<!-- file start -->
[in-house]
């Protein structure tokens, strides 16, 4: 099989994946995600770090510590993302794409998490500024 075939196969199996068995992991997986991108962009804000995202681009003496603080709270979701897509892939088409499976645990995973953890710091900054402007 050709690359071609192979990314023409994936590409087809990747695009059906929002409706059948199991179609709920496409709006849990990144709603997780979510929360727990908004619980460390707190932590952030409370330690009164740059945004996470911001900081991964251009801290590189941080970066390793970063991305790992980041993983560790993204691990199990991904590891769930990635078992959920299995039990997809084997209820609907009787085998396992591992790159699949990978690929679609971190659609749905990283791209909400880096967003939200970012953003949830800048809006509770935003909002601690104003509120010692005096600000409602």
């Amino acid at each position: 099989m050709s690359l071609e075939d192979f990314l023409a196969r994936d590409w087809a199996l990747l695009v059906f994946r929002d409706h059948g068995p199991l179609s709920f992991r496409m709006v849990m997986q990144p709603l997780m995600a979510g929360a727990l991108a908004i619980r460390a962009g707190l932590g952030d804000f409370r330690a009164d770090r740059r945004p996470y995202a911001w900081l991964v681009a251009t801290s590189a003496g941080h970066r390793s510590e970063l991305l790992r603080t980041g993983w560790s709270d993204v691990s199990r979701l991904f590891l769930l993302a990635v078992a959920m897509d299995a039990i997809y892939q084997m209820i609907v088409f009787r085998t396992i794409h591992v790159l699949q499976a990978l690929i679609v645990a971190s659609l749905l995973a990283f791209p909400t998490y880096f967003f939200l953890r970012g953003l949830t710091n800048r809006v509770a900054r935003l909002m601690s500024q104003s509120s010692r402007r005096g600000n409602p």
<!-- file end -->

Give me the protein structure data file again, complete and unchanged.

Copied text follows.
[in-house]
């Protein structure tokens, strides 16, 4: 099989994946995600770090510590993302794409998490500024 075939196969199996068995992991997986991108962009804000995202681009003496603080709270979701897509892939088409499976645990995973953890710091900054402007 050709690359071609192979990314023409994936590409087809990747695009059906929002409706059948199991179609709920496409709006849990990144709603997780979510929360727990908004619980460390707190932590952030409370330690009164740059945004996470911001900081991964251009801290590189941080970066390793970063991305790992980041993983560790993204691990199990991904590891769930990635078992959920299995039990997809084997209820609907009787085998396992591992790159699949990978690929679609971190659609749905990283791209909400880096967003939200970012953003949830800048809006509770935003909002601690104003509120010692005096600000409602």
């Amino acid at each position: 099989m050709s690359l071609e075939d192979f990314l023409a196969r994936d590409w087809a199996l990747l695009v059906f994946r929002d409706h059948g068995p199991l179609s709920f992991r496409m709006v849990m997986q990144p709603l997780m995600a979510g929360a727990l991108a908004i619980r460390a962009g707190l932590g952030d804000f409370r330690a009164d770090r740059r945004p996470y995202a911001w900081l991964v681009a251009t801290s590189a003496g941080h970066r390793s510590e970063l991305l790992r603080t980041g993983w560790s709270d993204v691990s199990r979701l991904f590891l769930l993302a990635v078992a959920m897509d299995a039990i997809y892939q084997m209820i609907v088409f009787r085998t396992i794409h591992v790159l699949q499976a990978l690929i679609v645990a971190s659609l749905l995973a990283f791209p909400t998490y880096f967003f939200l953890r970012g953003l949830t710091n800048r809006v509770a900054r935003l909002m601690s500024q104003s509120s010692r402007r005096g600000n409602p």